Thomas Jefferson - Personalized Unique Framed Gift – Unique Framed Gifts

Thomas Jefferson

Thomas Jefferson  - Personalized Unique Framed Gift
Thomas Jefferson  - Unique Framed Gift
Thomas Jefferson
Thomas Jefferson

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Thomas Jefferson

Size: 14 x 18
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Each frame uses authentic US Postal stamps surrounded by a brief write-up and printed art, which embrace the subject or occupation.

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A Perfect Gift

  • Great for Birthdays, Retirements, Graduations, Achievements, Holidays, Or just to say thank you.
  • Even great for your personal collection.

Ready To Hang

  • Framed in a rich mahogany colored polystyrene frame.
  • Double matted with a top mat and a hint of burgundy for the bottom mat.
  • Complete with acrylic glass, a dust cover for the back, a sawtooth hanger and protective wall bumpers.

Unique Framed Gifts uses real United States Postal Service stamps surrounded by printed words that embrace the subject and enhance the work while surrounded by a camel top mat and a hint of burgundy for the bottom mat. The mahogany colored polystyrene frame comes ready to hang for all to view in an office, den, school or nearly anywhere. A truly unique and perfect gift created for the person, company or organization passionate about the story they closely relate to, while appreciating quality work by dedicated American art framers. Each stamp is pulled by hand and mounted onto the print with a spray glue mount, since most stamps are canceled no two stamps are exactly the same and the product you receive may vary slightly from the product image.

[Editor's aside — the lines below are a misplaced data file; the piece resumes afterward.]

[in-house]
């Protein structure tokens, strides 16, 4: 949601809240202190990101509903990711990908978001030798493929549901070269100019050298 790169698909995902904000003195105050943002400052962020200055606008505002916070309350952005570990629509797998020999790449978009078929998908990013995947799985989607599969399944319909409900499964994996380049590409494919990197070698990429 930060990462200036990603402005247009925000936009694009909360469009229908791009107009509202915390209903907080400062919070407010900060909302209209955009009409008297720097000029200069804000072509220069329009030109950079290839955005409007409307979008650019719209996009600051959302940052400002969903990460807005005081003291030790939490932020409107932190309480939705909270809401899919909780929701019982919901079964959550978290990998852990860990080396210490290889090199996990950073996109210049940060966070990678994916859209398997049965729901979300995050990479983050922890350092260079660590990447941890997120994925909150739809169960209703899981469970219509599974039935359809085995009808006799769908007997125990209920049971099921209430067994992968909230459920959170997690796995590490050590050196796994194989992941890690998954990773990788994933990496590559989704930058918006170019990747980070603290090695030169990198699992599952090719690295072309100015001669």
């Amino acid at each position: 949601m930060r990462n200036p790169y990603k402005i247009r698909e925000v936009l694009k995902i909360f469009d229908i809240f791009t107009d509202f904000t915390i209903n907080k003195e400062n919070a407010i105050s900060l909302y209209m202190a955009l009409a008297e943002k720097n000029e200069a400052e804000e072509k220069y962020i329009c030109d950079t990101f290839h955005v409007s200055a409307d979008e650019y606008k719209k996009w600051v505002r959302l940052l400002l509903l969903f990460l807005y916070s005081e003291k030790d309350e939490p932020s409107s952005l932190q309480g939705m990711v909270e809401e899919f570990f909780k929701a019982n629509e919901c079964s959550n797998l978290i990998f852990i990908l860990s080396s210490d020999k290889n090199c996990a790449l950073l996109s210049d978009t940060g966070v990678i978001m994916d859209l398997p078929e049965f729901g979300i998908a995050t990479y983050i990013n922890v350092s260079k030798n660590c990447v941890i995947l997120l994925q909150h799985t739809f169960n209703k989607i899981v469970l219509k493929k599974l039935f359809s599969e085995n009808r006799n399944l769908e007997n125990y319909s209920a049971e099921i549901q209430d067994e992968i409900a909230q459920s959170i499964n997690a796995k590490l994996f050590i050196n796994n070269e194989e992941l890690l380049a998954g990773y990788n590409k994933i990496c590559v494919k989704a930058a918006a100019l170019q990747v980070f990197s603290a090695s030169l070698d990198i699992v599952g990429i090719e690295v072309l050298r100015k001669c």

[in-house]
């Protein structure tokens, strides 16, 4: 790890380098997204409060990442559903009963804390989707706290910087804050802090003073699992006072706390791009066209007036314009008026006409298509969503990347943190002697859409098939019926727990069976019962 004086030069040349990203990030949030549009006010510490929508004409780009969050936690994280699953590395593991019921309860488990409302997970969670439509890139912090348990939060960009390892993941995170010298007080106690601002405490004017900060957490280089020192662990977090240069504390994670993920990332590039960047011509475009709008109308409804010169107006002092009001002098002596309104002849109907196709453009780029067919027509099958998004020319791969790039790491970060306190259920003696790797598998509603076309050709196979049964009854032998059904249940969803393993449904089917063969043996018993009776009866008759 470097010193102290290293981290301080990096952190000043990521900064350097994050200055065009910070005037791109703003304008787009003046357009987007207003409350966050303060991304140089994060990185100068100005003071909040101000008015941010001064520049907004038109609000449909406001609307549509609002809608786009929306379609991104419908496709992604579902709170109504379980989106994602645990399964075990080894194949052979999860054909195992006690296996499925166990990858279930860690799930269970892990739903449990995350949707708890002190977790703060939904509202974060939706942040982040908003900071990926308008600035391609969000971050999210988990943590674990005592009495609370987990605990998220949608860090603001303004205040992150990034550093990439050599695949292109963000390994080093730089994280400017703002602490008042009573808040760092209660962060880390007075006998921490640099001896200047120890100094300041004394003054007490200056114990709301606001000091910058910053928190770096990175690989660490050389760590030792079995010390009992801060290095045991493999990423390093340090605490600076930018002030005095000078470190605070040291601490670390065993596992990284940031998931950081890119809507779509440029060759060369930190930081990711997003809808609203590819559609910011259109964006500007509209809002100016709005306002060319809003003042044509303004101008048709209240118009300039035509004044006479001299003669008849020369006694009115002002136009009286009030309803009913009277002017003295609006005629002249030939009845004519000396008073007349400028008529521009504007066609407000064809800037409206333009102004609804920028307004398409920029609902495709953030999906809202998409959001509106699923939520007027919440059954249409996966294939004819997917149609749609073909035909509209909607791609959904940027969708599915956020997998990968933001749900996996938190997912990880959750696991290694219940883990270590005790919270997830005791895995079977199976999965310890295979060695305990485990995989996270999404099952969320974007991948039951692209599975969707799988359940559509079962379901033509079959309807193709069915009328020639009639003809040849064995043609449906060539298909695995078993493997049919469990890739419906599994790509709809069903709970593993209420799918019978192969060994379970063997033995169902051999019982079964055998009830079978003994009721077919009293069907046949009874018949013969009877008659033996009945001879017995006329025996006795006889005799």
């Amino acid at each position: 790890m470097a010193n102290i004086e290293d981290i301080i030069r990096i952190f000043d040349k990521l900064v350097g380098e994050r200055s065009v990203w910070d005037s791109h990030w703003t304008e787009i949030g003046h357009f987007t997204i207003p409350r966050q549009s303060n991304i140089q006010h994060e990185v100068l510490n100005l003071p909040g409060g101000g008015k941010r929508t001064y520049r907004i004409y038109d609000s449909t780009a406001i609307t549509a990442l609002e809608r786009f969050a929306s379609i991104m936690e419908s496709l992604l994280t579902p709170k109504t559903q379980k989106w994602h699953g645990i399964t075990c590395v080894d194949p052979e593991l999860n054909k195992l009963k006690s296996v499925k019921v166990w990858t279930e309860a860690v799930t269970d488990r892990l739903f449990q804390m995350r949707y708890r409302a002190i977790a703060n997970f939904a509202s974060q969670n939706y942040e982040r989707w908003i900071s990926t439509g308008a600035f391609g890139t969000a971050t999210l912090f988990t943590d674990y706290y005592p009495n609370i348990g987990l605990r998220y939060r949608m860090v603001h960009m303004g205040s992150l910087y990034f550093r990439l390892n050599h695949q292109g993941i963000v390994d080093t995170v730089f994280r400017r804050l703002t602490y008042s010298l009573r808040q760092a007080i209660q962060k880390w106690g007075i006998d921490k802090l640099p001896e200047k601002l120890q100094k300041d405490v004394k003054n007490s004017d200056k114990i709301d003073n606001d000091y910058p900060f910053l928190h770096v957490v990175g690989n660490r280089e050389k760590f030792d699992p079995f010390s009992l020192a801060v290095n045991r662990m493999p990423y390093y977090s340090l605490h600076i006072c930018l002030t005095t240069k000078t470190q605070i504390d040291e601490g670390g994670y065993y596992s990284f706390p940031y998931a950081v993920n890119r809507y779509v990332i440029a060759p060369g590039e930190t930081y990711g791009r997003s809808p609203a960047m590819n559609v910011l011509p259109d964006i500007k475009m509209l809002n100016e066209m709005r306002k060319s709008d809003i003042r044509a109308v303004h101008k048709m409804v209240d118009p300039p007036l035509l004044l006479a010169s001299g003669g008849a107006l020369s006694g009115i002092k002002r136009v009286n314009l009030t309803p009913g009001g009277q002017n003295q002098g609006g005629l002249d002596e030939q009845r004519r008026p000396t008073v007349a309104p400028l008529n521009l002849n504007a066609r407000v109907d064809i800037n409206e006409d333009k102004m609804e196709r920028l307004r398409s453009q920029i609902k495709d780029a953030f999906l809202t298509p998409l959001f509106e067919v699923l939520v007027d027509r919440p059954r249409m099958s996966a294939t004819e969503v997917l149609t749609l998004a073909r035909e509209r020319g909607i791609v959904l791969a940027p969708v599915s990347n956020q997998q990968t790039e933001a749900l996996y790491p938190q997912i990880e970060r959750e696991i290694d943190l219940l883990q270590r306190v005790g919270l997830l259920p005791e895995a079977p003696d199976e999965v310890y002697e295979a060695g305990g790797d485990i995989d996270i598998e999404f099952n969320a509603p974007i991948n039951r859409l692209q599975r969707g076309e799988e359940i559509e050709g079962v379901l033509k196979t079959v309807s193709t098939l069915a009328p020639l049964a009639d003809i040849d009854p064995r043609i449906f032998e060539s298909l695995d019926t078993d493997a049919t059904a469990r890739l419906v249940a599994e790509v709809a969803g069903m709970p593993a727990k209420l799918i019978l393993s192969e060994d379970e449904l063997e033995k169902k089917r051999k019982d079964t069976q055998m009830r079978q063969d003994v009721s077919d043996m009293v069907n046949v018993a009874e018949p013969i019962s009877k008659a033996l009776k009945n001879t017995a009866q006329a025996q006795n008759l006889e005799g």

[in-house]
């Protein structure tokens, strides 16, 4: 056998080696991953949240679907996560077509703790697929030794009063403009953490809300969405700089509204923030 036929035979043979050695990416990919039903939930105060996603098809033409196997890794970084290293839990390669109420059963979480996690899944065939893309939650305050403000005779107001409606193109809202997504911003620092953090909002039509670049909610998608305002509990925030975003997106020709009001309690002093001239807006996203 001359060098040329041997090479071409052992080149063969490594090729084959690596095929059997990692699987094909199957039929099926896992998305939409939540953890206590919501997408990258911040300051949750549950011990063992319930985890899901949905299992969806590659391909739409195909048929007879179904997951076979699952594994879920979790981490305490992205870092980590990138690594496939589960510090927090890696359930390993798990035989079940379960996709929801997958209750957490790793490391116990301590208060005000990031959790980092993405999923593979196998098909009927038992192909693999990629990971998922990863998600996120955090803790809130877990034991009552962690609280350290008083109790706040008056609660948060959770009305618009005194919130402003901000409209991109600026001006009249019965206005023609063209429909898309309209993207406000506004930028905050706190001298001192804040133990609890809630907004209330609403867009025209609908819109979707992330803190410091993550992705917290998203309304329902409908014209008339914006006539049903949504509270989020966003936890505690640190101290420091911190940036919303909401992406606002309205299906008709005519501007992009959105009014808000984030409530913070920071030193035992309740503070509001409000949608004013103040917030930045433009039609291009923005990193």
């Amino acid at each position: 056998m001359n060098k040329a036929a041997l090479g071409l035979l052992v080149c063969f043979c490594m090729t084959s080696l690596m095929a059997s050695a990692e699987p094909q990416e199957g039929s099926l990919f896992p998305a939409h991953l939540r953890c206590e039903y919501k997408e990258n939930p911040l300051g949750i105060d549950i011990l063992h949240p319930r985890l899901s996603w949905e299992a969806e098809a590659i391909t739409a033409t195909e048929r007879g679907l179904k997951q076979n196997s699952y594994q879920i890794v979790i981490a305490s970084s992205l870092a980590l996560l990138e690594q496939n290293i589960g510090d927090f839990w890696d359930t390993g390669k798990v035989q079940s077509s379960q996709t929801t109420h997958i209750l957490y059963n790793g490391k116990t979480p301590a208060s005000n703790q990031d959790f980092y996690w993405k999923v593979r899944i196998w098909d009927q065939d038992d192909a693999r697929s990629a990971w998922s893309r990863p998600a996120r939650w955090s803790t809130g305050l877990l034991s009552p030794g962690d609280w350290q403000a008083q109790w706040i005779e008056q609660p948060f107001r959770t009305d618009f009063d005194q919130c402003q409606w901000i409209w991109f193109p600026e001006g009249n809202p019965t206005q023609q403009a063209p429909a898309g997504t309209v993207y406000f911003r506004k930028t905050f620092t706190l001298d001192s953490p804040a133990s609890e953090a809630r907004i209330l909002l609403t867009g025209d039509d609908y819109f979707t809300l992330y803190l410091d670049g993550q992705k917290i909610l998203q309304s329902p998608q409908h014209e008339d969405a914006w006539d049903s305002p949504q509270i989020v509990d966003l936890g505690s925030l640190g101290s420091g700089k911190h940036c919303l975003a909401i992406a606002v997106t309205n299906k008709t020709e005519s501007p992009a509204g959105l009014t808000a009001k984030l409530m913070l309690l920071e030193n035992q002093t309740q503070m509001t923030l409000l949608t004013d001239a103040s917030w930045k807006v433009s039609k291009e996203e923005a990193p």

A Glimpse Of The Past Through The Thomas Jefferson Collection - Thomas Jefferson, third president of the U.S., is rightfully remembered as the author of the Declaration of Independence, as well as a philosopher, educator, naturalist, politician, scientist, architect, inventor, pioneer of scientific farming, musician, and writer. To this day he is revered as the foremost spokesperson for democracy. Illustrating his unbridled faith in popular rule, he said that he had "hostility to every form of tyranny over the mind of man." His goal was a government that would best assure the freedom and well-being of the individual citizen. Born in 1743 in Virginia, he was exposed early to Greek and Latin classics, history, literature, geography, and the sciences, before attending two years at the College of William and Mary. After five years studying with George Wythe, Jefferson practiced law. His enduring passion however, was his mountaintop estate, Monticello, near Charlottesville, which he designed and built in the architecture of the Greek classical style. As a member of the Virginia legislature, and as the revolution took shape, he evolved into the acknowledged author of patriotism in the colonies for his ability to articulate in words the core ideas. When Massachusetts appealed for support from the colonies against the Townshend Acts, the dissolved Virginia General Assembly met at the Raleigh Tavern. A pledge of action drafted by George Mason and introduced by George Washington was adopted, and signed by Jefferson and others. Joined by Patrick Henry, Richard Henry Lee and others, a committee of correspondence was established as the first step toward communication and joint action on grievances by all the colonies. In the wake of the Boston Tea Party, and Jefferson's Summary View of the Rights of British America, and the approval of the decisions of the First Continental Congress, Patrick Henry uttered his immortal "give me liberty of give me death" words that solidified the resolve to resort to arms against England. After Lexington and Concord, at the Second Continental Congress, a resolution ... "that these United Colonies are, and of right ought to be, free and independent States." resulted in Jefferson being selected to draft a "declaration to the effect of the said ... resolution." This draft was then edited by John Adams and Benjamin Franklin. On July 4th, 1776, the Declaration of Independence was formally adopted with the objective to justify American independence "in terms so plain and full as to command their assent." The Revolutionary War was imminent. In 1779 Jefferson was elected Governor of Virginia, succeeding Patrick Henry, and as a member of Congress in 1784 he proposed action for the political organization of the Northwest Territory. Largely based on this proposal, the Northwest Ordinance of 1787, along with the Land Ordinance of 1785, established the public land policy for the next 75 years. Jefferson also suggested the adoption of the decimal currency system based on the Spanish dollar, along with the silver dime and copper cent. In 1785 Jefferson replaced Franklin as the U.S. diplomatic representative to France, and greatly valued the principles of the coming French Revolution. He wrote to James Madison that "A bill of rights is what the people are entitled to against every government on earth." That it should state the right of the people to "freedom of religion, freedom of the press, protection against standing armies, restriction of monopolies, the eternal and unremitting force of the habeas corpus laws, and trial by jury ...." Based on these suggestions, Madison proposed the Bill of Rights, consisting of the first ten amendments, which were added to the new Constitution in 1791. Upon Jefferson's return he accepted the post of Secretary of State. His deep philosophical differences with Hamilton soon surfaced. Jefferson believed the purpose of government was to assure the freedom of its individual citizens and that the "powers not delegated to the United States by the Constitution, nor prohibited by it to the States, are reserved to the States respectively, or to the people." Hamilton believed that to preserve order and the alliance between business and government, the moneyed class and the wealthy aristocracy should hold all political power. This struggle shaped our country in every way and is still a major political implication. In 1796, John Adams became president, with Jefferson V.P. At the next election, and the ensuing constitutional crisis, Jefferson became the 3rd president, with Aaron Burr as V.P. March 4, 1801, Jefferson was the first president to be inaugurated in Washington, D.C. His first term included many reversals of Hamilton's Federalist programs. Albert Gallatin was appointed his Secretary of the Treasury and together they reduced the national debt and balanced the budget. Adams had appointed John Marshall as Chief Justice of the Supreme Court. To protect American shipping in the Mediterranean, Jefferson sent naval warships to blockade Tripoli, in which action Stephen Decatur distinguished himself and the Navy. A crowning achievement for Jefferson was the Louisiana Purchase which gained the middle portion of our nation from France. Jefferson sent his secretary, Meriwether Lewis, and William Clark to explore. They departed May 14, 1804 from Camp River Dubois, near the junction of the Missouri and the Mississippi rivers, on the now famous Lewis and Clark Expedition. With his love of literature, it is surprising that Jefferson sold his 6,500 volume book collection to the federal government in 1815 as the new beginning of the Library of Congress. He immediately started a new collection. Ironically, Jefferson and John Adams both died on Independence Day, July 4, 1826. Jefferson wrote his own epitaph: Here was buried Thomas Jefferson Author of the Declaration of Independence. Of the Statute of Virginia for Religious Freedom. And Father of the University of Virginia.